Beyond the Collapse: Clearing the Ground for What is to Come
Regimes in their death throes, attached to and driven by no longer viable forms of institutional power and psychosocial organization, do not go quietly. To the contrary and to the horror of those who watch, and see, they relentlessly tighten their faltering grip using every dark bit of leverage those forms allow. In the process, ever more blatantly and shamelessly sharpening the contradictions – and their sentence of fatality – awaiting, ever more conspicuously they act out the condemnation of history that they have come fatalistically to expect.
“It shouldn’t be that way.” “Isn’t there something we can do to stop them?,” you say, the wanton cruelty, the gloating callousness to others’ basic humanity, to the fate of the world, and the species, even (especially?) to their own ultimate survival? What accounts for such virulent irrationality beyond Freud’s mere positing of a primal death wish, an explanation refuted by the continuing and expanding presence of life on earth over the vast millennia? Always in a Shakespeare tragedy, all the lead characters’ bodies strewn about, someone must pick up the pieces and carry on.
We have come, for some suddenly, into the dynamic space between Thucydides and Plato at the origins of Political Theory. Perhaps we witness again the collapse of the Athenian dream of release from the circularity of fate into linear progress probingly chronicled by Thucydides, a dream whose very hubris ensured for that writer the same outcome as the early Greek tragedies. Yet it was Plato who pointed us away from such a narrow framing, who insisted on what Hegel following Augustine would inscribe in history, that the destinies of great projects flow not from their geopolitical aggrandizements but from the ideals that are shaped in their ascent (and often furthered by their geopolitical failure and cultural decline).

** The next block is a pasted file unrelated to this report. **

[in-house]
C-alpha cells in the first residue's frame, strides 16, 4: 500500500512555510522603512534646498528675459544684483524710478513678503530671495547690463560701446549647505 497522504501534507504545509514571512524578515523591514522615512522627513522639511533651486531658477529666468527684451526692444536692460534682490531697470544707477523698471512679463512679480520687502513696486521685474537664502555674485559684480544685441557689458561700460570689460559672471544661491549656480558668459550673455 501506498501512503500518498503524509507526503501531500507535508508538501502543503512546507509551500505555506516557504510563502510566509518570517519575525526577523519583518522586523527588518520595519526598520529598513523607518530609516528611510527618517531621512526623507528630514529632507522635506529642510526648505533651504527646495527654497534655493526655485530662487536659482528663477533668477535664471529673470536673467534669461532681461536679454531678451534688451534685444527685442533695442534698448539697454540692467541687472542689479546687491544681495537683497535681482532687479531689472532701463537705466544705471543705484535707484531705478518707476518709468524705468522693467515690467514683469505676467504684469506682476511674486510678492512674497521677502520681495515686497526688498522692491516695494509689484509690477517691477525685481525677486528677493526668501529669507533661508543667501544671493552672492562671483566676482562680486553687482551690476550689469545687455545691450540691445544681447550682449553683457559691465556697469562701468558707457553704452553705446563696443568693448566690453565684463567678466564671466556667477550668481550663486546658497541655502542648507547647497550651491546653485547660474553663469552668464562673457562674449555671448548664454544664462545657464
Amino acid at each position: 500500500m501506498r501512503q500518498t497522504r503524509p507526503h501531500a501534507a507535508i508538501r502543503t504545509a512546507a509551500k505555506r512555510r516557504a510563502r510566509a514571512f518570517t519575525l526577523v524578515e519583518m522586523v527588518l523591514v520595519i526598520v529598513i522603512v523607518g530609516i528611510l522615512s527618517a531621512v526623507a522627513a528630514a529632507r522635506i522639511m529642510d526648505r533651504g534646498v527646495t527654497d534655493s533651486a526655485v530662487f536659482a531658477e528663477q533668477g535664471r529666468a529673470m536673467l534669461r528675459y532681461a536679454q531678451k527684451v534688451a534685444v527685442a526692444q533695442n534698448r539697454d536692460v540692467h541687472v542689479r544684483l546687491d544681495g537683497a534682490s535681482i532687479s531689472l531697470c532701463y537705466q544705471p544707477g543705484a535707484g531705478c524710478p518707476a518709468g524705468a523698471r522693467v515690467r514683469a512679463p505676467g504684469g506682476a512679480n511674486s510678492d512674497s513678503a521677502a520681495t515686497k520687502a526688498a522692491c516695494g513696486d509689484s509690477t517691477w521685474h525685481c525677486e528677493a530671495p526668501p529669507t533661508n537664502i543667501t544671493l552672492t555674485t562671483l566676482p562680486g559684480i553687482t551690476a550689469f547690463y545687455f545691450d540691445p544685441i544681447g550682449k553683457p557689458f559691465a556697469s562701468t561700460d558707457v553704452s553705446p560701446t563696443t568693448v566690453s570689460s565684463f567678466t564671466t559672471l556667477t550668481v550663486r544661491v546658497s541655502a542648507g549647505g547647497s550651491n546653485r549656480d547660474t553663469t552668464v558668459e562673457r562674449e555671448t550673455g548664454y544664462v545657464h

No one would conclude from this that the lead actors in this tawdry tale of implosion have an inkling of their role as the tarmac of history. They have seen a vacuum open at the center of the American world-historical – in the negative and positive sense – project, and have leapt to fill it. “Surely the center will hold,” those once-progressives intent on defending Obama’s quixotic and myopically flawed political geometry assert. “This is just another swing of the pendulum,” we hear, “by which America provides space for political and cultural differences in its big tent.”
One may want to respond that every regime tolerates its internal tensions until it doesn’t, that the present crisis is upon us because most Americans took for granted that the center would hold despite the vast erosion of core political, legal, economic, and psychosocial structures over several decades, that even as these seismic changes led them to withdraw their faith in the classic American institutions and values they preferred to indulge in a massive feeding frenzy, assuming the old order would carry on without their fealty. Instead of boldly embracing their own shift in values and aspirations from a ruthlessly competitive, hierarchical and consumption based society, they turned away from their own recognitions, their own new imaginings, counting on the elites to keep the ship on course and protect them from having to really identify new ways to live and new institutions and social practices to ensure the advance and consolidation of the transformative post-industrial project.
And now, in shock, Americans want to blame the elites for grabbing the whole thing they were given, we called it euphemistically and enthusiastically marketizing, incentivizing, privatizing, deregulating, the schools and the environment, and the sciences and the universities, and the financial markets and the military cadres projecting global power and force. We say to these elites they have no right, but they show us the warrant we signed – “hold onto the center for us while we bowl alone, and just make sure that we do not get a call in the middle of the night that something has gone horribly wrong, let us sleep the sleep of the well-fed and the complacent, of moralists without morality and pietists without religion and armchair warriors armed with 401K’s and a place in Florida.”